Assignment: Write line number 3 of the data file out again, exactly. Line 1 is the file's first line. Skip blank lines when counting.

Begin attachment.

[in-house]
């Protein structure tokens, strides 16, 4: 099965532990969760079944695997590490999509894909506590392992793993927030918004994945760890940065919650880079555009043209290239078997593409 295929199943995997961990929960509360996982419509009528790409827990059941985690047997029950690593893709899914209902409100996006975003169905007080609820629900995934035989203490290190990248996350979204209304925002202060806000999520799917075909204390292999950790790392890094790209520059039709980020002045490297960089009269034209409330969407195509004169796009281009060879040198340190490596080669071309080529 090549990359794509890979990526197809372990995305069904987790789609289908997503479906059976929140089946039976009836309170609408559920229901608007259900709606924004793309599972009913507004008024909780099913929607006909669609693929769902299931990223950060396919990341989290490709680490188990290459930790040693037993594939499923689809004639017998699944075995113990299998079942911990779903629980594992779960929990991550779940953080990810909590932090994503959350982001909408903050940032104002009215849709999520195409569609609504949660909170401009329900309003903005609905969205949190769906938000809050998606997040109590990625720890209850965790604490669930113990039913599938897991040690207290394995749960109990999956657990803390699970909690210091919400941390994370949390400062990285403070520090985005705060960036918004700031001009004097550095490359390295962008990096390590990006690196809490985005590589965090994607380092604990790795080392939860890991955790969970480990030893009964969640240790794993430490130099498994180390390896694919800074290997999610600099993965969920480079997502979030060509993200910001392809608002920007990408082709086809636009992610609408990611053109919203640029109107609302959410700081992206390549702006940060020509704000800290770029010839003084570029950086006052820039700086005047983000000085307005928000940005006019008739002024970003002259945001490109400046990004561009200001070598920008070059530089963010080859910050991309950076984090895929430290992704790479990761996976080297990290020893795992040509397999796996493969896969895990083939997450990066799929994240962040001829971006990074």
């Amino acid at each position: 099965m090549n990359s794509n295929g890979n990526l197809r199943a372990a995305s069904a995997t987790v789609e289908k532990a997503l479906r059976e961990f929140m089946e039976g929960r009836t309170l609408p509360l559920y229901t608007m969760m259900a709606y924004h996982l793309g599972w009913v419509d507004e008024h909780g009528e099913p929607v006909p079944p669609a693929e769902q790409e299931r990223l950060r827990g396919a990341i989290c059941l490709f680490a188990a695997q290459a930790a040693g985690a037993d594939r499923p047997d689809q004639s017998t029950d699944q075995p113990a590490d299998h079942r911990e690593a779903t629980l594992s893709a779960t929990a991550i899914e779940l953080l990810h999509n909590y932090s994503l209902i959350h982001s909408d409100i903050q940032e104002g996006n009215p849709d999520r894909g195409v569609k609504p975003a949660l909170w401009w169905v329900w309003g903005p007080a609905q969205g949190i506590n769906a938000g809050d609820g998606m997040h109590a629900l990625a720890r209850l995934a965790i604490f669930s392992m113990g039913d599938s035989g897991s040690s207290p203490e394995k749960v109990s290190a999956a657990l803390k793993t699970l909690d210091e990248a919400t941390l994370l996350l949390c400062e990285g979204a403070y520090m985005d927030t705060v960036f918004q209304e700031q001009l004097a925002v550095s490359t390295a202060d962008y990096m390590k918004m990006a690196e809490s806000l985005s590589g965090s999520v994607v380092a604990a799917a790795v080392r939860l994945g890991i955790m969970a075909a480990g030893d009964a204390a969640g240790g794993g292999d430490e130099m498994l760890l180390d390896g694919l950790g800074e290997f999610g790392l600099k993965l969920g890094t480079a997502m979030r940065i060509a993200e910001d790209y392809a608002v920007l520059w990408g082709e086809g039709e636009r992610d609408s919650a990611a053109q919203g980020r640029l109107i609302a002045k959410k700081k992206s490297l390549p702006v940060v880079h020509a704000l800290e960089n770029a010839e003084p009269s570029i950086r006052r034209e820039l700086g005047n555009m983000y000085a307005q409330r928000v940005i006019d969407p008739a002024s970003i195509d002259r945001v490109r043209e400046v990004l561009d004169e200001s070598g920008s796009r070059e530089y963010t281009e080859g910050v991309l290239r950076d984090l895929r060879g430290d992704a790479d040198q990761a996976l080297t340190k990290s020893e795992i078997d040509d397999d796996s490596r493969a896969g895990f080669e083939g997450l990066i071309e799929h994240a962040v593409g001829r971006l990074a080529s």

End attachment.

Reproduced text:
């Amino acid at each position: 099965m090549n990359s794509n295929g890979n990526l197809r199943a372990a995305s069904a995997t987790v789609e289908k532990a997503l479906r059976e961990f929140m089946e039976g929960r009836t309170l609408p509360l559920y229901t608007m969760m259900a709606y924004h996982l793309g599972w009913v419509d507004e008024h909780g009528e099913p929607v006909p079944p669609a693929e769902q790409e299931r990223l950060r827990g396919a990341i989290c059941l490709f680490a188990a695997q290459a930790a040693g985690a037993d594939r499923p047997d689809q004639s017998t029950d699944q075995p113990a590490d299998h079942r911990e690593a779903t629980l594992s893709a779960t929990a991550i899914e779940l953080l990810h999509n909590y932090s994503l209902i959350h982001s909408d409100i903050q940032e104002g996006n009215p849709d999520r894909g195409v569609k609504p975003a949660l909170w401009w169905v329900w309003g903005p007080a609905q969205g949190i506590n769906a938000g809050d609820g998606m997040h109590a629900l990625a720890r209850l995934a965790i604490f669930s392992m113990g039913d599938s035989g897991s040690s207290p203490e394995k749960v109990s290190a999956a657990l803390k793993t699970l909690d210091e990248a919400t941390l994370l996350l949390c400062e990285g979204a403070y520090m985005d927030t705060v960036f918004q209304e700031q001009l004097a925002v550095s490359t390295a202060d962008y990096m390590k918004m990006a690196e809490s806000l985005s590589g965090s999520v994607v380092a604990a799917a790795v080392r939860l994945g890991i955790m969970a075909a480990g030893d009964a204390a969640g240790g794993g292999d430490e130099m498994l760890l180390d390896g694919l950790g800074e290997f999610g790392l600099k993965l969920g890094t480079a997502m979030r940065i060509a993200e910001d790209y392809a608002v920007l520059w990408g082709e086809g039709e636009r992610d609408s919650a990611a053109q919203g980020r640029l109107i609302a002045k959410k700081k992206s490297l390549p702006v940060v880079h020509a704000l800290e960089n770029a010839e003084p009269s570029i950086r006052r034209e820039l700086g005047n555009m983000y000085a307005q409330r928000v940005i006019d969407p008739a002024s970003i195509d002259r945001v490109r043209e400046v990004l561009d004169e200001s070598g920008s796009r070059e530089y963010t281009e080859g910050v991309l290239r950076d984090l895929r060879g430290d992704a790479d040198q990761a996976l080297t340190k990290s020893e795992i078997d040509d397999d796996s490596r493969a896969g895990f080669e083939g997450l990066i071309e799929h994240a962040v593409g001829r971006l990074a080529s």